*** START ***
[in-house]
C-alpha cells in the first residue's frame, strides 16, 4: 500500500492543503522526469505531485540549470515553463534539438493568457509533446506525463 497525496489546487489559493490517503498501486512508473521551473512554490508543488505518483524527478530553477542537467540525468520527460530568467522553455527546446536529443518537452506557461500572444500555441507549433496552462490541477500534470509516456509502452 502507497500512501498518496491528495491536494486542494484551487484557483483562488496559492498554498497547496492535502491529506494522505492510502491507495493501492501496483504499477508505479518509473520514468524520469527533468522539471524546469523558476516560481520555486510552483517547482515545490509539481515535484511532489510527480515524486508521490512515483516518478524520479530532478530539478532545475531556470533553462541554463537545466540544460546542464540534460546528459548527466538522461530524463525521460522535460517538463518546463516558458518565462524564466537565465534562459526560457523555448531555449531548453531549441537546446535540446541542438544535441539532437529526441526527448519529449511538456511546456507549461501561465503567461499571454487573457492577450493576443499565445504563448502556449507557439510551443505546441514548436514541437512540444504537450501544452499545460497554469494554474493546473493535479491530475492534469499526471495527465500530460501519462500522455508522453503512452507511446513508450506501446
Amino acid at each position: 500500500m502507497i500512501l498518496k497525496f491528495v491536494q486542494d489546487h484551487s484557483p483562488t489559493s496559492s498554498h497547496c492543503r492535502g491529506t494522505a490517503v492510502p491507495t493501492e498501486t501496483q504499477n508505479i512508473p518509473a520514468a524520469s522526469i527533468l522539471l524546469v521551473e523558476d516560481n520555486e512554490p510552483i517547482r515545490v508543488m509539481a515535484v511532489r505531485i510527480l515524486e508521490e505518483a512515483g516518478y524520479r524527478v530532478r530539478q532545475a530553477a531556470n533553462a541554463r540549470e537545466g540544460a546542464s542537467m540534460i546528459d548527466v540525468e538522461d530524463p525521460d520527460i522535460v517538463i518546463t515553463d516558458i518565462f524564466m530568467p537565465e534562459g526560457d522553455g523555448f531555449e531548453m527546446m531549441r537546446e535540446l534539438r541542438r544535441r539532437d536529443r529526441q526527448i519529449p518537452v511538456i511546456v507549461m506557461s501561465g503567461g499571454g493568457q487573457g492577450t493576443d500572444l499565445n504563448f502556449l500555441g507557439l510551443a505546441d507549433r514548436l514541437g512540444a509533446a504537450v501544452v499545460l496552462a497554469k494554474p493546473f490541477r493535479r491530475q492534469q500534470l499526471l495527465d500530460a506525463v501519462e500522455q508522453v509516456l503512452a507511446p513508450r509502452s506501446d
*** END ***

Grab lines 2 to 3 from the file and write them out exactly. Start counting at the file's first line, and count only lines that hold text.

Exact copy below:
C-alpha cells in the first residue's frame, strides 16, 4: 500500500492543503522526469505531485540549470515553463534539438493568457509533446506525463 497525496489546487489559493490517503498501486512508473521551473512554490508543488505518483524527478530553477542537467540525468520527460530568467522553455527546446536529443518537452506557461500572444500555441507549433496552462490541477500534470509516456509502452 502507497500512501498518496491528495491536494486542494484551487484557483483562488496559492498554498497547496492535502491529506494522505492510502491507495493501492501496483504499477508505479518509473520514468524520469527533468522539471524546469523558476516560481520555486510552483517547482515545490509539481515535484511532489510527480515524486508521490512515483516518478524520479530532478530539478532545475531556470533553462541554463537545466540544460546542464540534460546528459548527466538522461530524463525521460522535460517538463518546463516558458518565462524564466537565465534562459526560457523555448531555449531548453531549441537546446535540446541542438544535441539532437529526441526527448519529449511538456511546456507549461501561465503567461499571454487573457492577450493576443499565445504563448502556449507557439510551443505546441514548436514541437512540444504537450501544452499545460497554469494554474493546473493535479491530475492534469499526471495527465500530460501519462500522455508522453503512452507511446513508450506501446
Amino acid at each position: 500500500m502507497i500512501l498518496k497525496f491528495v491536494q486542494d489546487h484551487s484557483p483562488t489559493s496559492s498554498h497547496c492543503r492535502g491529506t494522505a490517503v492510502p491507495t493501492e498501486t501496483q504499477n508505479i512508473p518509473a520514468a524520469s522526469i527533468l522539471l524546469v521551473e523558476d516560481n520555486e512554490p510552483i517547482r515545490v508543488m509539481a515535484v511532489r505531485i510527480l515524486e508521490e505518483a512515483g516518478y524520479r524527478v530532478r530539478q532545475a530553477a531556470n533553462a541554463r540549470e537545466g540544460a546542464s542537467m540534460i546528459d548527466v540525468e538522461d530524463p525521460d520527460i522535460v517538463i518546463t515553463d516558458i518565462f524564466m530568467p537565465e534562459g526560457d522553455g523555448f531555449e531548453m527546446m531549441r537546446e535540446l534539438r541542438r544535441r539532437d536529443r529526441q526527448i519529449p518537452v511538456i511546456v507549461m506557461s501561465g503567461g499571454g493568457q487573457g492577450t493576443d500572444l499565445n504563448f502556449l500555441g507557439l510551443a505546441d507549433r514548436l514541437g512540444a509533446a504537450v501544452v499545460l496552462a497554469k494554474p493546473f490541477r493535479r491530475q492534469q500534470l499526471l495527465d500530460a506525463v501519462e500522455q508522453v509516456l503512452a507511446p513508450r509502452s506501446d